Getting the correct version for a singular and plural possessive word can be a challenge for anyone, and it’s no different when you look at a word like “classes.” There seems to be a bit of confusion among some people that makes them throw in apostrophes in the wrong places, but luckily we’re here to help!
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Classes’ Or Class’s Or Class’ – What Is The Difference?
The correct possessive is “classes'” if you’re talking about the plural possessive of “class,” while “class’s” is the singular possessive of “class.” If you want to use the correct syntax, then “class'” is wrong. Since “class” is a singular noun ending in “s,” you need to add an apostrophe and an “s” to the end of it when it turns into a possessive noun.
Tips To Remember The Difference
When it comes to remembering the difference, you don’t have to come up with insanely complicated tips to get you there. Instead, remember this in the simplest terms you can.
“Classes” is already the plural of “class.” Like most nouns that end in “s,” you add an “es” on the end to make it plural. You don’t even need an apostrophe yet.
When you get to the possessive form, that’s when you need to add apostrophes. If you’re unsure what the possessive form means, it’s basically when a noun is given ownership of something within a sentence. Something like “the class’s trip” is a good example, with “class’s” being the possessive of the singular form “class” and “trip” being the object that “class” is in possession of.
The same goes for “classes’.” You don’t need to add the apostrophe to the plural form of “class” until it becomes the possessive form. So, “the classes’ trip” makes sense for this clause. In this instance, multiple “classes” are in possession of the “trip.”
Examples Of “Classes'”
Let’s take a look at a few examples using the plural possessive form “classes’.” Here, you’ll see how you can use it in a sentence, with each object in the sentence being owned by the classes in question.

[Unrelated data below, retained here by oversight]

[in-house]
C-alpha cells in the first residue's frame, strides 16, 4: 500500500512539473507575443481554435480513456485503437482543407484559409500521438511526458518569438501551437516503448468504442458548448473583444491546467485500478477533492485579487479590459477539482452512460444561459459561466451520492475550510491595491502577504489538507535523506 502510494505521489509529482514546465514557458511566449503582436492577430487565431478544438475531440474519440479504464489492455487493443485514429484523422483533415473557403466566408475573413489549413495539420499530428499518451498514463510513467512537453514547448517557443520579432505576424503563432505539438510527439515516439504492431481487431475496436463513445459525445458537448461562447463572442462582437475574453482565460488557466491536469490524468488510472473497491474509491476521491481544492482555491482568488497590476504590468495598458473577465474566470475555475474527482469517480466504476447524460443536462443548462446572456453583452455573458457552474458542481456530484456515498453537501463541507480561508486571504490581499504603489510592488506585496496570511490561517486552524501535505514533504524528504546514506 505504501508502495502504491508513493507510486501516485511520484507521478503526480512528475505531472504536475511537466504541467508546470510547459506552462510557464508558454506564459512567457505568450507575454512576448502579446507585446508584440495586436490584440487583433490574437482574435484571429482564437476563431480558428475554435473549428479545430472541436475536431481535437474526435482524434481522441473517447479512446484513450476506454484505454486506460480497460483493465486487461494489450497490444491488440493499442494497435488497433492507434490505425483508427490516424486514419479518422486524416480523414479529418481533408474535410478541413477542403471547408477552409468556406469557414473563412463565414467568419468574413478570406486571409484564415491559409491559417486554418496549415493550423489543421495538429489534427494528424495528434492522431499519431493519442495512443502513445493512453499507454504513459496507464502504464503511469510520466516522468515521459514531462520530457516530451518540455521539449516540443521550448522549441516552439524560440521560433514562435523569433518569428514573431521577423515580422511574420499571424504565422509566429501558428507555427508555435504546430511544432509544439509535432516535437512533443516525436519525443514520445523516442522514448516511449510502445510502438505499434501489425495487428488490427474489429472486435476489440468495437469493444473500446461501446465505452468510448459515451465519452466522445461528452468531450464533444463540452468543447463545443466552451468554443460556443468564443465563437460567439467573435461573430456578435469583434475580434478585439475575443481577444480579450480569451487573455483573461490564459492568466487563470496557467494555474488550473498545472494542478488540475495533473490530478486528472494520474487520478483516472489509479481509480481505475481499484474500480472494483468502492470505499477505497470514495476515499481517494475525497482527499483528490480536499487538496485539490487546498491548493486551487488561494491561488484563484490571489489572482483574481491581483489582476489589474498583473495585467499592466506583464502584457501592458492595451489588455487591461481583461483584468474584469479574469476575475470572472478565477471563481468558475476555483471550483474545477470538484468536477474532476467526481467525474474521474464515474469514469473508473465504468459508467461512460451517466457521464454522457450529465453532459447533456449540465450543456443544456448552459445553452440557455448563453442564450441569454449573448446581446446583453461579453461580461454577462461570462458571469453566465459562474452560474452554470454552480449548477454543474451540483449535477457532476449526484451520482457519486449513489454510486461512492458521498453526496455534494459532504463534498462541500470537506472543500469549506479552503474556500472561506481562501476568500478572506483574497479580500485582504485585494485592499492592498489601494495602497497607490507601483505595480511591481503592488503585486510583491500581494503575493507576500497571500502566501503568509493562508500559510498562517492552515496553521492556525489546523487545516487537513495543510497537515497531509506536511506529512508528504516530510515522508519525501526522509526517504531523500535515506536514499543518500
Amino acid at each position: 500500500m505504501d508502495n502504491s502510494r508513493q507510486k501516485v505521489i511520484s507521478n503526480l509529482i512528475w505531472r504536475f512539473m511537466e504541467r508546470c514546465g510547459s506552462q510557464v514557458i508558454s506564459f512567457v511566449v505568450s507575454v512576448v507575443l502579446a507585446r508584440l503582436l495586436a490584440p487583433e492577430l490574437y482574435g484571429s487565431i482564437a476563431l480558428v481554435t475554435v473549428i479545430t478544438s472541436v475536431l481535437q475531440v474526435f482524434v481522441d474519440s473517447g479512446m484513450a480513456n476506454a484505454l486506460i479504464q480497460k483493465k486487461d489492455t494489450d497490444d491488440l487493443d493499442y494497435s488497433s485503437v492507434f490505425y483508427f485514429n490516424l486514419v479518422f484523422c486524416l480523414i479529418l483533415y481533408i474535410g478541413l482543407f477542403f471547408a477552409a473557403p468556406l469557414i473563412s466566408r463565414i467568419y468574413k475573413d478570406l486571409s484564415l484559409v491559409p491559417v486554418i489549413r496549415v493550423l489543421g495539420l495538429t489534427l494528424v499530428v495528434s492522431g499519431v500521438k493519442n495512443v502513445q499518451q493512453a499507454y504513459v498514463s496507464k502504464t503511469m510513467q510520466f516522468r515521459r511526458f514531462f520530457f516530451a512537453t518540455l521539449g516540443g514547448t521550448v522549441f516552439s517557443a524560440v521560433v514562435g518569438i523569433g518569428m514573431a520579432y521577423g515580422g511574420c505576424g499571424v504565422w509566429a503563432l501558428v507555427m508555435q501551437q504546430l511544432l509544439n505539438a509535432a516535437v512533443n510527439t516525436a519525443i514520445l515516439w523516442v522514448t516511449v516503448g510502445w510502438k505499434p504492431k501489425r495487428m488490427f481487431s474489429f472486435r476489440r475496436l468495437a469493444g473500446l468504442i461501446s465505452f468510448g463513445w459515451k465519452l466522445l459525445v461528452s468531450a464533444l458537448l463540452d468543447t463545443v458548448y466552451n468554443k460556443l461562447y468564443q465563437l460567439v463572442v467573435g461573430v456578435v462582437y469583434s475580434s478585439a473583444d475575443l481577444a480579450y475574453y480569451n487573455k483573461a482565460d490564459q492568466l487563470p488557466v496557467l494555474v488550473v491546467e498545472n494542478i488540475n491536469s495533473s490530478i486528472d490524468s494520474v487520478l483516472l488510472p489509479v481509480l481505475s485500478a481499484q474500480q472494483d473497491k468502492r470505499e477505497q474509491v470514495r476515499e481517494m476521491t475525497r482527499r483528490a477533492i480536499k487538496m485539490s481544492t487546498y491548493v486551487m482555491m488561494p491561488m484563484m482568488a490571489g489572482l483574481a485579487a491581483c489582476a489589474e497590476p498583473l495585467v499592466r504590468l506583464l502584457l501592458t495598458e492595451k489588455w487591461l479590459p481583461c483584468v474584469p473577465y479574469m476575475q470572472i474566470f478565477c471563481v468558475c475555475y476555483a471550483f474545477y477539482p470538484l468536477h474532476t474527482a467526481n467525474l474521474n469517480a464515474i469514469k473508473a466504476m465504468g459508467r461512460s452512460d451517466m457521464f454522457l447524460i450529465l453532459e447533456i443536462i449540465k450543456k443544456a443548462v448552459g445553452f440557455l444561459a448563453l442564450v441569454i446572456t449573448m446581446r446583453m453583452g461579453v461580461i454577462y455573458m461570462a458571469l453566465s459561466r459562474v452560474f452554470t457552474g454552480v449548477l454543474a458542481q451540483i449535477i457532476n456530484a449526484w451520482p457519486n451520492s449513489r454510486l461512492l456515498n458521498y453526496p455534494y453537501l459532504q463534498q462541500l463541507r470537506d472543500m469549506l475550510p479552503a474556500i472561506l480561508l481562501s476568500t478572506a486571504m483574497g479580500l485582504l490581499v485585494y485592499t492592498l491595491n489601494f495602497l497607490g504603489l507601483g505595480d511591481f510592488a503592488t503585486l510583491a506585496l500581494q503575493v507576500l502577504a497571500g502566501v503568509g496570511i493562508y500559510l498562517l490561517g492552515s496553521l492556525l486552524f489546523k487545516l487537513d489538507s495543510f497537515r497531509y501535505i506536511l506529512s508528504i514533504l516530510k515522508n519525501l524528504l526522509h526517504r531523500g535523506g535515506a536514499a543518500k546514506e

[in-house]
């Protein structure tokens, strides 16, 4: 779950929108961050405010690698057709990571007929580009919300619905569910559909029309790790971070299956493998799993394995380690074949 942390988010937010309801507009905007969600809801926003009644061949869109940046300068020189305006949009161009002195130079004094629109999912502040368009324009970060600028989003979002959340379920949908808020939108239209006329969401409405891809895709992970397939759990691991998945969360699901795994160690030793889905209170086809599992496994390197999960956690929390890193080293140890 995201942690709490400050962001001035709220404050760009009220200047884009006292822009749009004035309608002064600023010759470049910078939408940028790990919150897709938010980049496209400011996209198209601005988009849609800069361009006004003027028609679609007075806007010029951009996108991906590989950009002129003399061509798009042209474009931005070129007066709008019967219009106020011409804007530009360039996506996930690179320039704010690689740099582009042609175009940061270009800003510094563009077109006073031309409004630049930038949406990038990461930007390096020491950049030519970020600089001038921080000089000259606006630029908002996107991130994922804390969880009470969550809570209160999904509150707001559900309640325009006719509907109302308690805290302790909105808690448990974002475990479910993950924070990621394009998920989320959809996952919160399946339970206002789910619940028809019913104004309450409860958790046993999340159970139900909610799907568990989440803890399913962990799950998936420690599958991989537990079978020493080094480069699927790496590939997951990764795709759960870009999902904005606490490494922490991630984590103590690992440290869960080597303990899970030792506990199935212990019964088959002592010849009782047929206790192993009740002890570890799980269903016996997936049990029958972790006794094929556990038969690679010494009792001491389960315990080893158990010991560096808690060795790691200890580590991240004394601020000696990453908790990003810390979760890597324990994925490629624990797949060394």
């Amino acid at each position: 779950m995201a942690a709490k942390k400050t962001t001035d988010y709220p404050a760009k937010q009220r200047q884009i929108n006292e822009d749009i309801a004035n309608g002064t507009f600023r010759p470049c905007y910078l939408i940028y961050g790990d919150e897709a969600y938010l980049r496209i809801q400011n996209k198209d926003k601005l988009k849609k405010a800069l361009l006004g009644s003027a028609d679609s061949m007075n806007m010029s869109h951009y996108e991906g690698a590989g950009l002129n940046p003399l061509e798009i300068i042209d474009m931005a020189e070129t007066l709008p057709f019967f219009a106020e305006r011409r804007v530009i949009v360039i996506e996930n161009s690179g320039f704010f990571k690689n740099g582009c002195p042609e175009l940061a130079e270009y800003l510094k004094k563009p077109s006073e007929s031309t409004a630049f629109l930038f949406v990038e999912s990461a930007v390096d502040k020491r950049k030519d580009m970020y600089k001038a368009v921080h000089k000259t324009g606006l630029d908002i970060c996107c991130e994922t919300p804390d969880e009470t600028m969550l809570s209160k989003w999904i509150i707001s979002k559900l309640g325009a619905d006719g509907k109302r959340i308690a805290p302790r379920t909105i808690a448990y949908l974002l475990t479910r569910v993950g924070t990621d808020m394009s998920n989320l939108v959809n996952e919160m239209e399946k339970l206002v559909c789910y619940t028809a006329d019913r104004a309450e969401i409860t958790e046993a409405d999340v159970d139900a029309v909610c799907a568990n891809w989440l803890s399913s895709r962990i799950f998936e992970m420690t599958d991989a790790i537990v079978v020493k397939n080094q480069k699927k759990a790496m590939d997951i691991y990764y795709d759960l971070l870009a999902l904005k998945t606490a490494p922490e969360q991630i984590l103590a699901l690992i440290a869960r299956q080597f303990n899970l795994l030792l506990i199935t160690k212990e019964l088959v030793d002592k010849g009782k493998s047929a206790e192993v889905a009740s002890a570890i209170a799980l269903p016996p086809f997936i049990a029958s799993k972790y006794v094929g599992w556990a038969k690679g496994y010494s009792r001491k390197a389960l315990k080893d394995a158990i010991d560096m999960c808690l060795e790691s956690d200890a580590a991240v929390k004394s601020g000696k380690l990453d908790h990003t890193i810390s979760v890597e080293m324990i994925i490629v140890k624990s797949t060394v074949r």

- The classes’ trips are going to be amazing.
Multiple “classes” are going on multiple trips, so the “classes'” plural possessive form is used to own the trips.
- The middle and upper classes’ differences never change.
Here, both “the middle and upper classes” are used to pluralize the word “class.” They possess the object “differences.”
- It’s the classes’ dream to have an end-of-year performance.
Finally, multiple “classes” possess the “dream” to perform, so the apostrophe is used in the manner shown above.
Examples Of “Class’s”
Now, let’s see how the sentences can change from above when we only talk about the singular possessive.
- The class’s trip is going to be amazing.
We see that only one “class” is going on the “trip,” so the singular possessive is used.
- The middle class’s differences are apparent.
Again, we’re only referring to the “middle class” here, keeping it singular. The “differences” are still used as the possessed object, though.
- The class’s students want an end-of-year performance.
Finally, only the students from one “class” want the end-of-year performance, meaning that “class’s” is kept in the singular possessive. In this scenario, though, the “class” is possessing the “students.”
Quiz – Classes’ Or Class’s Or Class’
Let’s finish up with a quick quiz to see what we’ve learned! Hopefully, you’ve picked up on all the information that we’ve laid out for you and now have a much better understanding of when what apostrophe type needs to be used. Remember your syntax rules, too, as one of these may just be a red herring!
- The (A. classes’ / B. class’s / C. class’) students are coming home.
- The (A. classes’ / B. class’s / C. class’) dreams are coming true.
- The working and middle (A. classes’ / B. class’s / C. class’) needs aren’t that different.
- Only the middle (A. classes’ / B. class’s / C. class’) wages were changed because of it.
- The (A. classes’ / B. class’s / C. class’) trip was so much fun.
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